Answer: No, transportation cannot be contingent on a family going to the homeless office. If the student has been missing excessive amounts of school, the school is within its rights to re-evaluate whether it is in the student’s best interest to remain in the school of origin (while recognizing the presumption in favor of keeping the student in the school of origin and the priority given to the parent’s or unaccompanied youth’s wishes).   42 U.S.C. § 11432(g)(31)( BJ)(iii). The school must involve the family in that discussion.  However, the school cannot require the family to meet in person at the homeless office, since homeless families commonly do not have transportation and may have work or other basic needs issues that prevent them from attending a meeting.  The school may be able to help the parents attend by providing transportation and offering the meeting at a convenient time.  The school also may offer the parents another means to attend, such as by phone. Ultimately, if the school is totally unable to reach the parent to discuss best interest, the school can make its best interest determination without the parent’s involvement. But then the school would be required to provide the parent with written notice of its decision and ensure the parent can access the dispute process. 42 U.S.C. § 11432(g)(3)(B)(iii) and § 11432(g)(3)(E)(ii).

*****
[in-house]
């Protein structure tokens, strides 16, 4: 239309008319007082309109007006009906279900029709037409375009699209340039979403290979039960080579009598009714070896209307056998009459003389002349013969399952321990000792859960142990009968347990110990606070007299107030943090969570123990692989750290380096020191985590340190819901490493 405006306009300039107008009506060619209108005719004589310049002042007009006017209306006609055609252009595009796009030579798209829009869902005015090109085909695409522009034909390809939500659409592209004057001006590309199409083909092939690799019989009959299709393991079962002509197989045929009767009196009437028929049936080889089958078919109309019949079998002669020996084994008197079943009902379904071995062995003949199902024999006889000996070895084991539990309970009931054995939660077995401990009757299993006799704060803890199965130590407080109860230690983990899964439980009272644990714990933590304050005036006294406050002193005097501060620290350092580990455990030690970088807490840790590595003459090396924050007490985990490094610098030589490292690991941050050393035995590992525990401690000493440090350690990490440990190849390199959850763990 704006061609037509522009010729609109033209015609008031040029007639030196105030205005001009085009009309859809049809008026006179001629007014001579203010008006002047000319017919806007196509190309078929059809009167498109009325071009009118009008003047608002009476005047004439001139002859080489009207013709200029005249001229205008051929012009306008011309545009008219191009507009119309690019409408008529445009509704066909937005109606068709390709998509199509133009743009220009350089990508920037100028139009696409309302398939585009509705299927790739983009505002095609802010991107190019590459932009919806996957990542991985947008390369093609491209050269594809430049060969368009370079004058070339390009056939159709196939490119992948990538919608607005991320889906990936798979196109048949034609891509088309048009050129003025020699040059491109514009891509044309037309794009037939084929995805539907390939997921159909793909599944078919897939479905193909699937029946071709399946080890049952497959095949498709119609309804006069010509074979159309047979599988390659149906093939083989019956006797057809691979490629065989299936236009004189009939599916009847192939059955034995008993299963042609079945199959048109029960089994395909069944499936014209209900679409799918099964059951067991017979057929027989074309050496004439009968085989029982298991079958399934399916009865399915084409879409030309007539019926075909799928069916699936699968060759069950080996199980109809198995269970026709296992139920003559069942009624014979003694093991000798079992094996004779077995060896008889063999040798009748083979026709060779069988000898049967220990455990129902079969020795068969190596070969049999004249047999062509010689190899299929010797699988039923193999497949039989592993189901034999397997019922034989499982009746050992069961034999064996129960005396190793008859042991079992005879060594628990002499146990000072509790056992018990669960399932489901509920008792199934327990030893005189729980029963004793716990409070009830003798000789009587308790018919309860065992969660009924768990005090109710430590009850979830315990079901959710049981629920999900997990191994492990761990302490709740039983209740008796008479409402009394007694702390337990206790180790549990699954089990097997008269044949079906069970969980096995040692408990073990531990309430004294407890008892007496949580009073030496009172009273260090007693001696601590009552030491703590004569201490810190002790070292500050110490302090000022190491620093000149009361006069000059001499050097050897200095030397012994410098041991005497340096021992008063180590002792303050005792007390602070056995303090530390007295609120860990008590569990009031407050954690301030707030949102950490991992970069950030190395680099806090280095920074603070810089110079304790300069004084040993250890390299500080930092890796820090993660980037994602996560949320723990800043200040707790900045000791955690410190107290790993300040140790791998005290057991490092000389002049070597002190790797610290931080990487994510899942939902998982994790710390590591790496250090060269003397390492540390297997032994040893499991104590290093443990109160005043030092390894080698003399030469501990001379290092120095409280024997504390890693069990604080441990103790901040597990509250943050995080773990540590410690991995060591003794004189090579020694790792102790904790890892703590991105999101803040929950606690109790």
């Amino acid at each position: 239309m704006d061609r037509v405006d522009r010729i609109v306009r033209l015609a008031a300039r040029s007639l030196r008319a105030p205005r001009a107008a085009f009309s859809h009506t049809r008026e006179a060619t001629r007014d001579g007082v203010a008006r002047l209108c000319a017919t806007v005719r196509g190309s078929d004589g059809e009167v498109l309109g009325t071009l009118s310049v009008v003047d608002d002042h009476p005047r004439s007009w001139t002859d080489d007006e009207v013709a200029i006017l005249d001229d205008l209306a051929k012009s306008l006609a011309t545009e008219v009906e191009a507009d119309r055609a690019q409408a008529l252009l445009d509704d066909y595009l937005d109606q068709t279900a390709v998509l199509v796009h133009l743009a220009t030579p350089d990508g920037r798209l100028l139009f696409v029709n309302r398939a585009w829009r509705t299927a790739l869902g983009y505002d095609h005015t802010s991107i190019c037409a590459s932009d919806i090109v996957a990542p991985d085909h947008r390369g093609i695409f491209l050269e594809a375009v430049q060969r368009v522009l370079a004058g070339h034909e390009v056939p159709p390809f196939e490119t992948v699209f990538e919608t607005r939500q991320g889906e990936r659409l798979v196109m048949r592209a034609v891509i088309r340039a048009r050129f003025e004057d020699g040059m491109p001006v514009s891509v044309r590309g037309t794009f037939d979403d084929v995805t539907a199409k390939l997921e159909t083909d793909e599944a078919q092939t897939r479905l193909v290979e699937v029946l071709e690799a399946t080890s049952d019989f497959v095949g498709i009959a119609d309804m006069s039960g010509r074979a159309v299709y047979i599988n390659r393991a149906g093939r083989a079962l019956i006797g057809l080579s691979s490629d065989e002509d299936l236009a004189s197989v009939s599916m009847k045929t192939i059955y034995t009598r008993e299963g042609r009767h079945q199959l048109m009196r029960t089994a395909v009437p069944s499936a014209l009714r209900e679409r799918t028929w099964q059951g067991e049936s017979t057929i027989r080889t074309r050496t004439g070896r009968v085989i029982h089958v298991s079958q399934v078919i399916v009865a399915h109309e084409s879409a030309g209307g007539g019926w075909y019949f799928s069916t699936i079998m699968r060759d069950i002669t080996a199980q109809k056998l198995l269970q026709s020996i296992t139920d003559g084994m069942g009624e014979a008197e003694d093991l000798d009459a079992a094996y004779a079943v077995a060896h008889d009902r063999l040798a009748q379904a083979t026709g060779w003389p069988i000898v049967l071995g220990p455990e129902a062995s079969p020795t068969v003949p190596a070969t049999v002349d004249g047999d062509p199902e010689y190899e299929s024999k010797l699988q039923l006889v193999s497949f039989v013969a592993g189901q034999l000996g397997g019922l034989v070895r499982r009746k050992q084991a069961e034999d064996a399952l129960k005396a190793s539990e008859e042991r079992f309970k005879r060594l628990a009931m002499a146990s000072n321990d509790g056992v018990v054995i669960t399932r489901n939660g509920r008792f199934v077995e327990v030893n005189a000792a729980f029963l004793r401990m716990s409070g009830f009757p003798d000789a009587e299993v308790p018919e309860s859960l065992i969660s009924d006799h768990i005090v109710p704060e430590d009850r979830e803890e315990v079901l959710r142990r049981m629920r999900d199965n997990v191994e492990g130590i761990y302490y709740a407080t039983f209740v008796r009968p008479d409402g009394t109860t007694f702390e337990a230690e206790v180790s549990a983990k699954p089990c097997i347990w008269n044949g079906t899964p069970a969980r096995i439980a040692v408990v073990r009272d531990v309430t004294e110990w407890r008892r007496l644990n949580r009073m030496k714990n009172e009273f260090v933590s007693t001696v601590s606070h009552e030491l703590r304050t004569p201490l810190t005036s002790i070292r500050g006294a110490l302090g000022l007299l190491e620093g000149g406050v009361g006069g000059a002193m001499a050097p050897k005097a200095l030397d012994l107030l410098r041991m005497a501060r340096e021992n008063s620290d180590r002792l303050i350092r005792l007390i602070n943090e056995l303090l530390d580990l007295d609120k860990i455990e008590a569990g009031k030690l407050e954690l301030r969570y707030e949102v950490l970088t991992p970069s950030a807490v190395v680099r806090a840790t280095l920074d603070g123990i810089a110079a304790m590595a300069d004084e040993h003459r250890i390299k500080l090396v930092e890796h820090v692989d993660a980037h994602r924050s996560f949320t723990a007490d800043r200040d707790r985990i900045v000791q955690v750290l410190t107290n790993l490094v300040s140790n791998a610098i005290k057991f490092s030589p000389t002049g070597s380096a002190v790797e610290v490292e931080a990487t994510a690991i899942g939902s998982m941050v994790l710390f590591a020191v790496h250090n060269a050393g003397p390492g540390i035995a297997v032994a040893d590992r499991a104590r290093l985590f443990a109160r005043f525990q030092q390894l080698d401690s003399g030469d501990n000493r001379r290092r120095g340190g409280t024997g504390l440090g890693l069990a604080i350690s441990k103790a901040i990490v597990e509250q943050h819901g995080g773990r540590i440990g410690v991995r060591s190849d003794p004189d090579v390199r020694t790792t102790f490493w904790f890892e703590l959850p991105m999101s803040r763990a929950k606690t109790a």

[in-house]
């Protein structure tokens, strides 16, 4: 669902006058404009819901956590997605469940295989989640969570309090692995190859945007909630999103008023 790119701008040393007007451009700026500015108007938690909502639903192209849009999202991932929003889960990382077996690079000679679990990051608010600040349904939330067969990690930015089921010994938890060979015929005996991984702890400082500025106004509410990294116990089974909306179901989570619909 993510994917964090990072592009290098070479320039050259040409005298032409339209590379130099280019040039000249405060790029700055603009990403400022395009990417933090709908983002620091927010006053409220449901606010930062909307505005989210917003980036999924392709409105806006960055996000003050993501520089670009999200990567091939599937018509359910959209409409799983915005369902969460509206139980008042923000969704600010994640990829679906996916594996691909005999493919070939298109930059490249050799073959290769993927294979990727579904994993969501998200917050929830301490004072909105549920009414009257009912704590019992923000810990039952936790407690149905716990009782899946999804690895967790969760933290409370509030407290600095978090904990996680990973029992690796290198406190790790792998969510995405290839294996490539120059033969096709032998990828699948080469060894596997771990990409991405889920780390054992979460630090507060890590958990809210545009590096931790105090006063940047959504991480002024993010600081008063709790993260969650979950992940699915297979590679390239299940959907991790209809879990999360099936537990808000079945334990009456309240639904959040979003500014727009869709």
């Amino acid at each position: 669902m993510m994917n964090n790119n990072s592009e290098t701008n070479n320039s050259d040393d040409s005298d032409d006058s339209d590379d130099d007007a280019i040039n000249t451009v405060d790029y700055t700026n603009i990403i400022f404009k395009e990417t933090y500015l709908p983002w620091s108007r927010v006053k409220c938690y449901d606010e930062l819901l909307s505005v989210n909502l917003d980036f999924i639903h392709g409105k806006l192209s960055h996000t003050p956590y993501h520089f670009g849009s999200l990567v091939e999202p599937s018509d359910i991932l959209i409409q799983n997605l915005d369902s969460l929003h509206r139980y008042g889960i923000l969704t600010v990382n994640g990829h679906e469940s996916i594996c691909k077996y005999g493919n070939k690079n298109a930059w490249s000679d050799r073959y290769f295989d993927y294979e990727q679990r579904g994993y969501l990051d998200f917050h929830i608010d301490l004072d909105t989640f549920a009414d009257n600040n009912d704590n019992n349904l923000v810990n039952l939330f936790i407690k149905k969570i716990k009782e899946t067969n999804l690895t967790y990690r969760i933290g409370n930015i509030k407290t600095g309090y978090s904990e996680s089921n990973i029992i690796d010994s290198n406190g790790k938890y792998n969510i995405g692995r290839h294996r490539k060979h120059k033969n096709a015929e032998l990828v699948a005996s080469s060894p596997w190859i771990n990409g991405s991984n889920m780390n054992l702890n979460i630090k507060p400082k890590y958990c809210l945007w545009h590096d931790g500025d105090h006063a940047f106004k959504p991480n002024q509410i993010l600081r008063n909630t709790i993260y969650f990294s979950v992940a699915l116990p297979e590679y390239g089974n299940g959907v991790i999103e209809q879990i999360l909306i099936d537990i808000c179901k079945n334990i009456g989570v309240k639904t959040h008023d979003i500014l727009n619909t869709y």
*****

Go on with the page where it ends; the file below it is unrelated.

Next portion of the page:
Also, if the parent or student appeals, the student must remain enrolled in the school of origin, and the school must continue to provide transportation, as the dispute process unfolds. 42 U.S.C. § 11432(g)(3)(E)(i).

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